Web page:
[12] For the case of the Wells, Nevada, earthquake sequence, duration is difficult to measure due to the emergent onset of the acoustic arrivals, and relatively high ambient noise levels (which is typical of infrasound data). However, maximum peak-to-peak amplitudes (Table 1) are simpler to measure for epicentral and secondary arrivals since they are less susceptible to being corrupted by background noise and are therefore more robust. As shown in Table 1, amplitudes of secondary arrivals recorded at BGU are significantly larger than the corresponding amplitudes of epicentral arrivals. This observation highlights that it is critical that epicentral arrivals be separated from secondary arrivals, since incorrect identification could result in incorrect event identification. This is especially important in instances where the origin time is unknown, or where the source of secondary signals is close to the epicenter, since it would not be possible to identify secondary signals based on group velocity, as we have done in this paper.

[13] A full understanding of the generation of infrasound from earthquakes remains to be achieved. Empirical observations by Mutschlecner and Whitaker [2005] and Le Pichon et al. [2006] have pointed towards a simple linear relationship between wind-corrected amplitude and earthquake magnitude for stratospheric returns. However, the generation of infrasound by secondary sources must be further understood for such a relationship to be of practical use as part of an infrasonic event discriminant. Furthermore, the effects of earthquake depth and source mechanism are not considered by Mutschlecner and Whitaker [2005] or Le Pichon et al. [2006]. These effects could provide significant scatter in such scaling relations. Aftershock sequences could provide an invaluable mechanism for improving our understanding of these issues since, as is the case of the sequence of four events considered in this paper, the depths and source mechanisms are very similar, allowing us to isolate the effect of earthquake magnitude.

5. Conclusions

[14] Previous studies of secondary infrasound from earthquakes have found broad correlations between topographic highs and source generating regions for major – great earthquakes. Our observations and analyses extend such studies in 3 primary ways: (1) we focus on much smaller events (M < 6.0), (2) we observe a repeating source, providing robust association, (3) our observations highlight an isolated source, rather than a broad-scale region. Our findings highlight the need to improve our understanding of the physical generation of infrasound from secondary sources, since the ability to discriminate between earthquakes and explosions infrasonically hinges on our ability to separate epicentral and secondary source signals. We show that aftershock sequences provide a unique opportunity to improve our understanding of earthquake-generated infrasound, by allowing us to separate effects of earthquake magnitude, depth, and source mechanism on infrasonic amplitudes. This work also highlights the need for further research into the propagation of infrasound at local and near-regional distances in order to address the ‘zone-of-silence’ issue (the observations of secondary infrasound at BGU are a classic example of observations in the zone-of-silence). Further work is required to investigate these issues in more detail, using an extensive dataset of robust associations of earthquake-generated infrasound.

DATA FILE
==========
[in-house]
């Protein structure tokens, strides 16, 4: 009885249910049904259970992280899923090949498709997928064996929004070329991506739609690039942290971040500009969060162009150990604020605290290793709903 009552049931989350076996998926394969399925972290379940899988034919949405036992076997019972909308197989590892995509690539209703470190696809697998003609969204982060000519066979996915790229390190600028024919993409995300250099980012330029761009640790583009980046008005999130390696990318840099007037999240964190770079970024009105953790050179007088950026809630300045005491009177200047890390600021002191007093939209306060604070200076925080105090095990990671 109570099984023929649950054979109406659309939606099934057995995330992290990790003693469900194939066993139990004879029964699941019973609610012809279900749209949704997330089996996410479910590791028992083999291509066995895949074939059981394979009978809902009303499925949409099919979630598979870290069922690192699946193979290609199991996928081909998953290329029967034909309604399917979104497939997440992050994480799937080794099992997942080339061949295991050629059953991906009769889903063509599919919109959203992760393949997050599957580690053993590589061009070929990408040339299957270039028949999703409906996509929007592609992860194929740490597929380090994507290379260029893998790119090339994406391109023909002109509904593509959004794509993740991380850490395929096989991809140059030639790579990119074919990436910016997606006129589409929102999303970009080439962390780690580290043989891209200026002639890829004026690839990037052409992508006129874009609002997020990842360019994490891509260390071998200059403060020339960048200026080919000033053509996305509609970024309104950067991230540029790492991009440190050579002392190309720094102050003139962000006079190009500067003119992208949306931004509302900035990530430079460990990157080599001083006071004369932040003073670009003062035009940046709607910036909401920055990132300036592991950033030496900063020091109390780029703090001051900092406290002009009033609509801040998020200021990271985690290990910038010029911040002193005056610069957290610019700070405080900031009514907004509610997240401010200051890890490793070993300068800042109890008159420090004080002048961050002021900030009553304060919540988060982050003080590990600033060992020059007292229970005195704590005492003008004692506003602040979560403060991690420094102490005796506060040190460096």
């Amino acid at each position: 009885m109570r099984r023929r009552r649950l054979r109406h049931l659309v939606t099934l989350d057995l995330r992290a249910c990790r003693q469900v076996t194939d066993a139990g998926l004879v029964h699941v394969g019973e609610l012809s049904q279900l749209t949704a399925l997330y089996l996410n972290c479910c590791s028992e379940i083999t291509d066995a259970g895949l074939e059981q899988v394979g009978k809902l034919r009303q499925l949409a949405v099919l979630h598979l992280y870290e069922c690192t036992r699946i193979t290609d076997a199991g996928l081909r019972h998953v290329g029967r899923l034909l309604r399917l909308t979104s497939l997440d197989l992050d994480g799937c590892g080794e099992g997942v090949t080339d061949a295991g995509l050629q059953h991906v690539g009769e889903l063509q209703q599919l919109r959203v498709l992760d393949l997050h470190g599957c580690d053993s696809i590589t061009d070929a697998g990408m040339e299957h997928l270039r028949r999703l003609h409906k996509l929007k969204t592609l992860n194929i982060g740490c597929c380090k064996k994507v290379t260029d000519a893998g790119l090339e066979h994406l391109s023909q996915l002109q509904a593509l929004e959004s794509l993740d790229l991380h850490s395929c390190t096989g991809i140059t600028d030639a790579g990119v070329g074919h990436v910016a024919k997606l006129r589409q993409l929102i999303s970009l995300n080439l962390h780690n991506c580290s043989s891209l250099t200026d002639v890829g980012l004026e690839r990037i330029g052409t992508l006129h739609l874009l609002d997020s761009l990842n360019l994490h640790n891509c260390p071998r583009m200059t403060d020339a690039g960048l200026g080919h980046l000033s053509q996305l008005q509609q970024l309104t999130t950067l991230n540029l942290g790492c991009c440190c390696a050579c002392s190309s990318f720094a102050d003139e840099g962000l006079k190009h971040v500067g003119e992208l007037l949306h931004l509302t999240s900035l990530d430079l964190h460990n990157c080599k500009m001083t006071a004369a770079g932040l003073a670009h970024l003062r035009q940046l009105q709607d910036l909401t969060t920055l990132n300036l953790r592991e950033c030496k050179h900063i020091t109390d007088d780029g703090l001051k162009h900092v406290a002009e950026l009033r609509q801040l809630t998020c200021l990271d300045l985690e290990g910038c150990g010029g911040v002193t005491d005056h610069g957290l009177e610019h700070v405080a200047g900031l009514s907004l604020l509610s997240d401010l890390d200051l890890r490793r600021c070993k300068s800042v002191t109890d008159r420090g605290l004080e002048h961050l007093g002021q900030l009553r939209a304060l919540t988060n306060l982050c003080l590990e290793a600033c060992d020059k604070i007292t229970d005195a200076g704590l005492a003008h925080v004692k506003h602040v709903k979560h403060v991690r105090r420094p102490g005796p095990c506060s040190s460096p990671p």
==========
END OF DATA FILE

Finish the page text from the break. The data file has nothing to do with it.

[15] The authors acknowledge the support of Leslie A. Casey and the National Nuclear Security Administration Office of Nonproliferation Research and Development for funding this work. This work was completed under the auspices of the U.S. Department of Energy by Los Alamos National Laboratory under contract DE-AC52-06NA24596. We thank Fabio Florindo and two anonymous reviewers for their helpful comments on an earlier draft of this manuscript.